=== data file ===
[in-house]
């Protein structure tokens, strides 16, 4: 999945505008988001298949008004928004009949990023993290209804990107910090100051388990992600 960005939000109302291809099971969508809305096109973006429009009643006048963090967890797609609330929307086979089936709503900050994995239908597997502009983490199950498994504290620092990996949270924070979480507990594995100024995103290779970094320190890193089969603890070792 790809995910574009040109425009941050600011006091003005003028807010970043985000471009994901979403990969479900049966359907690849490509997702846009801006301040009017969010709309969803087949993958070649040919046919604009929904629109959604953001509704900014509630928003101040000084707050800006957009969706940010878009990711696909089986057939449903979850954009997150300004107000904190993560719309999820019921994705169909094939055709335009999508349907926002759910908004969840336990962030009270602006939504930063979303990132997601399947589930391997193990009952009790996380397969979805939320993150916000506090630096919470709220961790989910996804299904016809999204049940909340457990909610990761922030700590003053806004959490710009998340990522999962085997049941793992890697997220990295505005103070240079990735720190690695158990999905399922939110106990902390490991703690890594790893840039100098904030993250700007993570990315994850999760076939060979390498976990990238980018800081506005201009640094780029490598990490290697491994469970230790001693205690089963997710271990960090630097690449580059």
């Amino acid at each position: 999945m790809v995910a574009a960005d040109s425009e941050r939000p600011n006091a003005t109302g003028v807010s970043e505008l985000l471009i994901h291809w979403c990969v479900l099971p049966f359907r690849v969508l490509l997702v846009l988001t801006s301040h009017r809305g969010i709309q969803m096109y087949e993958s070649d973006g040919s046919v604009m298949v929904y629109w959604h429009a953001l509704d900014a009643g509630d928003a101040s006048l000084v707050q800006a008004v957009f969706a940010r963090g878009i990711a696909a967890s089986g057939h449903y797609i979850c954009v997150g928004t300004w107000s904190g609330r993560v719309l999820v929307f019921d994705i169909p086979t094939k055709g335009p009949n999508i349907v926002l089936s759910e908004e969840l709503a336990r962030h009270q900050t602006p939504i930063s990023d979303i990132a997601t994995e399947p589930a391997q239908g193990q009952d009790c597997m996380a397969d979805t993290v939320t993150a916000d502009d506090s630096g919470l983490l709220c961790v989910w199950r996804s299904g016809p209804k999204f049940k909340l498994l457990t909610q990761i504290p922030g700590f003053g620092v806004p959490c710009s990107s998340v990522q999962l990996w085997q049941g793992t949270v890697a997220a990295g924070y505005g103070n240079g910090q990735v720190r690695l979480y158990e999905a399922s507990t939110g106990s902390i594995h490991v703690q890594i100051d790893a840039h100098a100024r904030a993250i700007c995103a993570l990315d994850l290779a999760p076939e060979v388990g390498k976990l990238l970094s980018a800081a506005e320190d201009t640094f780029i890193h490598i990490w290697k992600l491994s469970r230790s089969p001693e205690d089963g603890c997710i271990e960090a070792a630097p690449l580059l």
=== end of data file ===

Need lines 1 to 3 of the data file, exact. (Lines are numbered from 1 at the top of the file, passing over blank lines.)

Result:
[in-house]
């Protein structure tokens, strides 16, 4: 999945505008988001298949008004928004009949990023993290209804990107910090100051388990992600 960005939000109302291809099971969508809305096109973006429009009643006048963090967890797609609330929307086979089936709503900050994995239908597997502009983490199950498994504290620092990996949270924070979480507990594995100024995103290779970094320190890193089969603890070792 790809995910574009040109425009941050600011006091003005003028807010970043985000471009994901979403990969479900049966359907690849490509997702846009801006301040009017969010709309969803087949993958070649040919046919604009929904629109959604953001509704900014509630928003101040000084707050800006957009969706940010878009990711696909089986057939449903979850954009997150300004107000904190993560719309999820019921994705169909094939055709335009999508349907926002759910908004969840336990962030009270602006939504930063979303990132997601399947589930391997193990009952009790996380397969979805939320993150916000506090630096919470709220961790989910996804299904016809999204049940909340457990909610990761922030700590003053806004959490710009998340990522999962085997049941793992890697997220990295505005103070240079990735720190690695158990999905399922939110106990902390490991703690890594790893840039100098904030993250700007993570990315994850999760076939060979390498976990990238980018800081506005201009640094780029490598990490290697491994469970230790001693205690089963997710271990960090630097690449580059």
């Amino acid at each position: 999945m790809v995910a574009a960005d040109s425009e941050r939000p600011n006091a003005t109302g003028v807010s970043e505008l985000l471009i994901h291809w979403c990969v479900l099971p049966f359907r690849v969508l490509l997702v846009l988001t801006s301040h009017r809305g969010i709309q969803m096109y087949e993958s070649d973006g040919s046919v604009m298949v929904y629109w959604h429009a953001l509704d900014a009643g509630d928003a101040s006048l000084v707050q800006a008004v957009f969706a940010r963090g878009i990711a696909a967890s089986g057939h449903y797609i979850c954009v997150g928004t300004w107000s904190g609330r993560v719309l999820v929307f019921d994705i169909p086979t094939k055709g335009p009949n999508i349907v926002l089936s759910e908004e969840l709503a336990r962030h009270q900050t602006p939504i930063s990023d979303i990132a997601t994995e399947p589930a391997q239908g193990q009952d009790c597997m996380a397969d979805t993290v939320t993150a916000d502009d506090s630096g919470l983490l709220c961790v989910w199950r996804s299904g016809p209804k999204f049940k909340l498994l457990t909610q990761i504290p922030g700590f003053g620092v806004p959490c710009s990107s998340v990522q999962l990996w085997q049941g793992t949270v890697a997220a990295g924070y505005g103070n240079g910090q990735v720190r690695l979480y158990e999905a399922s507990t939110g106990s902390i594995h490991v703690q890594i100051d790893a840039h100098a100024r904030a993250i700007c995103a993570l990315d994850l290779a999760p076939e060979v388990g390498k976990l990238l970094s980018a800081a506005e320190d201009t640094f780029i890193h490598i990490w290697k992600l491994s469970r230790s089969p001693e205690d089963g603890c997710i271990e960090a070792a630097p690449l580059l």